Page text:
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The next wave of support, she says, will need to be much more targeted to the most vulnerable sectors to be sustainable.

The OBGS also breaks down changes in business confidence by sector. Ottawa’s hospitality industry took the hardest blow to its near-term outlook, with a 56-point year-to-year drop in its confidence score.

“There’s going to be a long recovery for some sectors and we need to continue to support them,” Ching says.

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The local board of trade is also pushing the provincial government to reduce barriers to doing business — namely, reducing restrictions on interprovincial trade.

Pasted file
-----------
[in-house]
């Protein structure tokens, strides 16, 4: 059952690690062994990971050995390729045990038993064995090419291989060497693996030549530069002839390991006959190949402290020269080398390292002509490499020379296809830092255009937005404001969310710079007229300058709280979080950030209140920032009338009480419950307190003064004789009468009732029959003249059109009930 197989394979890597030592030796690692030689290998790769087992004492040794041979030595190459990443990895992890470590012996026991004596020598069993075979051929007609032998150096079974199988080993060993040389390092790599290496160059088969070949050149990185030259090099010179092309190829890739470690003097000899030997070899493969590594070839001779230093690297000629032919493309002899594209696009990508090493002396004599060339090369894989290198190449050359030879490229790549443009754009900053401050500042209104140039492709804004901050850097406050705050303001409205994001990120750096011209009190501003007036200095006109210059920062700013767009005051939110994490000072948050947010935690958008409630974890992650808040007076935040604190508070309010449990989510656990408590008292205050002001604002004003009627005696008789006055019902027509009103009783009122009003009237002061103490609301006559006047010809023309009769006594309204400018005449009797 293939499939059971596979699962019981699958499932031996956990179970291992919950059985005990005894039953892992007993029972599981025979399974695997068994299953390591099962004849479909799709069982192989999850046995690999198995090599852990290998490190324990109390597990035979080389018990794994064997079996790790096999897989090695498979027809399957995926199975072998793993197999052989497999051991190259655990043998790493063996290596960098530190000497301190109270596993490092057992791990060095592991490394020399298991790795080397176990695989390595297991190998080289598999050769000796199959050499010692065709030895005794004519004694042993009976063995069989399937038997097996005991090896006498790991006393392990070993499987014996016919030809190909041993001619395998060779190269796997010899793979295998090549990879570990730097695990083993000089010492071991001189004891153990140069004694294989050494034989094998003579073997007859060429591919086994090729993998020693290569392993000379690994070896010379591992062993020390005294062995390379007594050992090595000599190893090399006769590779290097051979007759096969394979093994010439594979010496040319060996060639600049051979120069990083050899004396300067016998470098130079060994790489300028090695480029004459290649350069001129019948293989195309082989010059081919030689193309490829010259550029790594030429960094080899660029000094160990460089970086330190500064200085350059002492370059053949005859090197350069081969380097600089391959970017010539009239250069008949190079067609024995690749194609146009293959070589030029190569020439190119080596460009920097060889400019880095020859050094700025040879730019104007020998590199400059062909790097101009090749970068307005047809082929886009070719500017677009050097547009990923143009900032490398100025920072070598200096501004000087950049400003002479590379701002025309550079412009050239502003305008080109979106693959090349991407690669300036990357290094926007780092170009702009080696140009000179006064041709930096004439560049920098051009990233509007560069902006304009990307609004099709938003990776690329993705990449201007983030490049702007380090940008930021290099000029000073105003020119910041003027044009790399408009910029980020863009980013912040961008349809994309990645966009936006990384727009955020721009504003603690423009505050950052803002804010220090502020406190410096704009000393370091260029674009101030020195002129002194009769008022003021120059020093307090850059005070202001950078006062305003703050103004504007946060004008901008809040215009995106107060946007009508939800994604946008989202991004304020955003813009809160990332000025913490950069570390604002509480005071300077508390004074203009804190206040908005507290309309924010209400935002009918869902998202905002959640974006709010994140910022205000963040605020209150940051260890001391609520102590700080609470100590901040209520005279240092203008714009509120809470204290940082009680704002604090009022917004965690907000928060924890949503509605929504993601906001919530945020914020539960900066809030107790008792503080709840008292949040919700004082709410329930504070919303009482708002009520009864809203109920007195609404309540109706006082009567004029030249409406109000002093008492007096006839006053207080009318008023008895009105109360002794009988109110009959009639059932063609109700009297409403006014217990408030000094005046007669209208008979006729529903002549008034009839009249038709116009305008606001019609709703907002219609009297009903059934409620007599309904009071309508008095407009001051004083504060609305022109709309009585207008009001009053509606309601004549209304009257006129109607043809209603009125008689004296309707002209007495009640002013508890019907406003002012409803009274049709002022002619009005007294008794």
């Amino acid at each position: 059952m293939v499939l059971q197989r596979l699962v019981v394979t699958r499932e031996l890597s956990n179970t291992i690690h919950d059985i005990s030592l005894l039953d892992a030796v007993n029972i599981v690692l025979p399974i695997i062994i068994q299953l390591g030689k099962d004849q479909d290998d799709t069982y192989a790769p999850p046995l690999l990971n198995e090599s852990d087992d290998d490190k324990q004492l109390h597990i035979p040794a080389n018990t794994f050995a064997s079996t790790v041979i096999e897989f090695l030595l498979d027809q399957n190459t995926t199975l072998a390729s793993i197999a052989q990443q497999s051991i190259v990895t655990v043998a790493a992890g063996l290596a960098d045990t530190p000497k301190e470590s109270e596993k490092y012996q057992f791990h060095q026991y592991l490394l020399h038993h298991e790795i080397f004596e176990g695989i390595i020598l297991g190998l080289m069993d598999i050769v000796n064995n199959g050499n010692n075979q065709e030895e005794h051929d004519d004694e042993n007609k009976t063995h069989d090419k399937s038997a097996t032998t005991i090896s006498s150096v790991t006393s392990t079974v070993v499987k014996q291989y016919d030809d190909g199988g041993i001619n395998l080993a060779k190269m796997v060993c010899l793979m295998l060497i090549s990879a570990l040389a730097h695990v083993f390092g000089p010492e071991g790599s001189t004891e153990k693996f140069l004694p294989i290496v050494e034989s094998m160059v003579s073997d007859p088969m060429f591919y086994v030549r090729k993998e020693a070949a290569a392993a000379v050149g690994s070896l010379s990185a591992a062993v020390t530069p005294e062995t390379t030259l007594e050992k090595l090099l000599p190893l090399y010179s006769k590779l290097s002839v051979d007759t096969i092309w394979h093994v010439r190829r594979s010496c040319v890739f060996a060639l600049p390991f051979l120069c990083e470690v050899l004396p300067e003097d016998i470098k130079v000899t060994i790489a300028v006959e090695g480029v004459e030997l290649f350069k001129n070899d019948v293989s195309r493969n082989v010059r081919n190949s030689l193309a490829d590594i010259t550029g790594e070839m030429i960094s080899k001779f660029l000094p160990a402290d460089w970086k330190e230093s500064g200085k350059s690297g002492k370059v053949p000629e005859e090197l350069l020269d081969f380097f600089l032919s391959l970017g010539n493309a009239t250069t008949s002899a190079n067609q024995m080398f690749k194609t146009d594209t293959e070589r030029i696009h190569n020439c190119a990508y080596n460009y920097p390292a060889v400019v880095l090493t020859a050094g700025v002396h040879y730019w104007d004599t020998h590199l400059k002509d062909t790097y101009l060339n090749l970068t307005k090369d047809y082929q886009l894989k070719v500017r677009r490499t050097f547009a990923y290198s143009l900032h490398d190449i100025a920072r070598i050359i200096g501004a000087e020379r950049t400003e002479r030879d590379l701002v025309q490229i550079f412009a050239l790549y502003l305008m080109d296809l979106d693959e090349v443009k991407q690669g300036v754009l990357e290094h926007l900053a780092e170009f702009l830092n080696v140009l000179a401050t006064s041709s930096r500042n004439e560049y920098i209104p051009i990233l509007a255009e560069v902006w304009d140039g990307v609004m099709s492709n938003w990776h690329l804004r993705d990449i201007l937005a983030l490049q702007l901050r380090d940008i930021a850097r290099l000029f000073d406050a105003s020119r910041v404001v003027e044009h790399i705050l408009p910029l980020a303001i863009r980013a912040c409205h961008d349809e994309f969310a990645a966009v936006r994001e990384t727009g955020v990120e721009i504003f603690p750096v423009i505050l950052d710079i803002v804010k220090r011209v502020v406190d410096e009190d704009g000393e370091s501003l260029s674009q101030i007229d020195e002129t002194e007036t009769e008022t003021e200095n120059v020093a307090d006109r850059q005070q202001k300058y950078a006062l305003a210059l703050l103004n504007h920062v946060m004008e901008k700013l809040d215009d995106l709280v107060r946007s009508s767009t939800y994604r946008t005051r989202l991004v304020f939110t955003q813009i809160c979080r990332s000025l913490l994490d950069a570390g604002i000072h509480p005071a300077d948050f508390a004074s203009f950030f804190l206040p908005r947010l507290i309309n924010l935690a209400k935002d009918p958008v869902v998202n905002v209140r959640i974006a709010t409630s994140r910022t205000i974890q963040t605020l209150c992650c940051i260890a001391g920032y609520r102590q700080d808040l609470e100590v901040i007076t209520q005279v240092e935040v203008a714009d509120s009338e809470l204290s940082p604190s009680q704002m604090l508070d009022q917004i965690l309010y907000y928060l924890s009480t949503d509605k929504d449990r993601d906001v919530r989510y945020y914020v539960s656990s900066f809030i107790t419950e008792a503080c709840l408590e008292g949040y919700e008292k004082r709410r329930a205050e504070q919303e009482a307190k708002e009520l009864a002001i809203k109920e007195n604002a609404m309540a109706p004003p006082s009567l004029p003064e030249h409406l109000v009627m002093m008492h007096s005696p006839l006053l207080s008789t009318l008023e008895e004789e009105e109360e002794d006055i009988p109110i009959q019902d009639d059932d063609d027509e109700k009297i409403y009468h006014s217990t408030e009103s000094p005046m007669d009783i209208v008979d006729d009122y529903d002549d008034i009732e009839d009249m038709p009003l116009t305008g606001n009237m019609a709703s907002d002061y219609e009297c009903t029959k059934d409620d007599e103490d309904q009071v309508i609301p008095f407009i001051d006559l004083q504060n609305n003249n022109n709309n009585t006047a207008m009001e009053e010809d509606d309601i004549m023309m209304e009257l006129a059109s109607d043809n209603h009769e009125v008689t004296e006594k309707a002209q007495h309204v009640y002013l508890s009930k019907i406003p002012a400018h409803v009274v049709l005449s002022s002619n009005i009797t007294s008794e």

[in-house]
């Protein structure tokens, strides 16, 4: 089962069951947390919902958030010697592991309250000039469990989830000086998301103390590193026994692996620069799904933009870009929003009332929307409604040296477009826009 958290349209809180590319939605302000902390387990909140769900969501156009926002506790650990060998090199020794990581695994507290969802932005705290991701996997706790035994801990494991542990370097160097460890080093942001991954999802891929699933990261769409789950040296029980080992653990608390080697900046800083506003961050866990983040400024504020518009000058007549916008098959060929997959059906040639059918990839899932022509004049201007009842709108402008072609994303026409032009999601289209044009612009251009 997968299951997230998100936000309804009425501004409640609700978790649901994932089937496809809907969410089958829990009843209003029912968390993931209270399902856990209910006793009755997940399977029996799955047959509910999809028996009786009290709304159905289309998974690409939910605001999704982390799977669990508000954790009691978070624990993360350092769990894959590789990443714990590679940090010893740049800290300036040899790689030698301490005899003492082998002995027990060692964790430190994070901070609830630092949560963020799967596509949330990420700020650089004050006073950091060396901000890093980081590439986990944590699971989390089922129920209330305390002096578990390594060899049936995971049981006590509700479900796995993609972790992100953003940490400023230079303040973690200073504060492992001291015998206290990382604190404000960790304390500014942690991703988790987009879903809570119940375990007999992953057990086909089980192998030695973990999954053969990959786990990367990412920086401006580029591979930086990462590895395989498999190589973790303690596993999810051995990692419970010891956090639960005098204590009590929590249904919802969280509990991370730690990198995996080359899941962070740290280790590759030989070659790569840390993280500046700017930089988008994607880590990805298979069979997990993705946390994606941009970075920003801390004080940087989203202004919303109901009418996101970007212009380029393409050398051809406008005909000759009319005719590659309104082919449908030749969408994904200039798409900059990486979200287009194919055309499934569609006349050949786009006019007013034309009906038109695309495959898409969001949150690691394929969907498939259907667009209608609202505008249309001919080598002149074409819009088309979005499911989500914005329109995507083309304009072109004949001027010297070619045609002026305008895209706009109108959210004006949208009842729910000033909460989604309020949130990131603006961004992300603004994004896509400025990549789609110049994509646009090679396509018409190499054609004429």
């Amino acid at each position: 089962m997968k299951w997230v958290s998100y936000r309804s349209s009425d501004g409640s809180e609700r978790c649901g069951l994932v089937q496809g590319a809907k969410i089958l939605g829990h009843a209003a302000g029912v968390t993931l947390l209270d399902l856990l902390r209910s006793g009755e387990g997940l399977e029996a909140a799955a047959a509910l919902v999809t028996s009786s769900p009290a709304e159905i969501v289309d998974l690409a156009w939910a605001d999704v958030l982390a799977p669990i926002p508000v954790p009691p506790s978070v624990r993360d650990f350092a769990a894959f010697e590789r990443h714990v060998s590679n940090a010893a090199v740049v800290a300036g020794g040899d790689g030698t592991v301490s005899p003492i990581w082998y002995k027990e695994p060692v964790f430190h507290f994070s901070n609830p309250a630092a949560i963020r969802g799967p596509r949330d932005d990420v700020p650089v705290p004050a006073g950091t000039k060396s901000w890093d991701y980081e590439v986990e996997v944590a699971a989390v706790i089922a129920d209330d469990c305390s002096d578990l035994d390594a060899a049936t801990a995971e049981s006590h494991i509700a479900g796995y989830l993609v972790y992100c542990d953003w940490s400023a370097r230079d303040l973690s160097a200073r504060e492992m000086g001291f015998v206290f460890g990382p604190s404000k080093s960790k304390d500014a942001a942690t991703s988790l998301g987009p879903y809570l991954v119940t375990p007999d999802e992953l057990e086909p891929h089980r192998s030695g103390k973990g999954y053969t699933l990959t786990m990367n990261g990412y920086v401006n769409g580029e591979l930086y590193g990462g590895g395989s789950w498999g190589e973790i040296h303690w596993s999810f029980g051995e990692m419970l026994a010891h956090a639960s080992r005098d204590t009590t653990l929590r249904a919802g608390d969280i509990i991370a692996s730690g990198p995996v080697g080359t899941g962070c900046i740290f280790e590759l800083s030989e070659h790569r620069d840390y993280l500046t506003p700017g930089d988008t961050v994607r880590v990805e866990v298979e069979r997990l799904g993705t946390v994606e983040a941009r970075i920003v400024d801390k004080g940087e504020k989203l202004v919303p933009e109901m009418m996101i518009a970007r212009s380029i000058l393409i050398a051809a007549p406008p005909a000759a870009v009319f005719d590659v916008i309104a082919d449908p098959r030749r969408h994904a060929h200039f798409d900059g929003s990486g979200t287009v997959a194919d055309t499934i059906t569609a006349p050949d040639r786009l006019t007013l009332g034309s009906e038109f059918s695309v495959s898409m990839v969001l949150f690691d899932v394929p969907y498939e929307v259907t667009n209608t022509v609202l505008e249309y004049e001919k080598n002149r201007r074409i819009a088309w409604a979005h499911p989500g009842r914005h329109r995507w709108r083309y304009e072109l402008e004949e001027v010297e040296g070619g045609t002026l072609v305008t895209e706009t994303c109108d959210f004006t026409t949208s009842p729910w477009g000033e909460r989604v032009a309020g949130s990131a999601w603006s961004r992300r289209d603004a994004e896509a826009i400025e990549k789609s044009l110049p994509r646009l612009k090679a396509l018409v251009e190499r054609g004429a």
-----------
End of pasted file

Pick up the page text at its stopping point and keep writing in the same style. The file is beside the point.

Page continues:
Ching says businesses should be encouraged to trade with provincial partners if Canada is planning a nation-wide relief effort.

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“Right now, in some cases, it’s easier to access an international market than one in our own country,” she says.

Ching also encourages a close-to-home attitude for Ottawa residents who might be concerned about their local businesses. She highlights the upcoming Canada United weekend campaign, which offers shoppers a chance to win prizes for patronizing participating local businesses.

“Local, small, medium enterprises, they provide jobs, they provide a tax base, they provide unique and essential goods and services.”

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Mayor Jim Watson, who scored a 48-per cent approval rating from business leaders in this year’s OBGS, noted during Wednesday’s city council meeting that staff are also preparing strategies to help local businesses navigate the coming winter.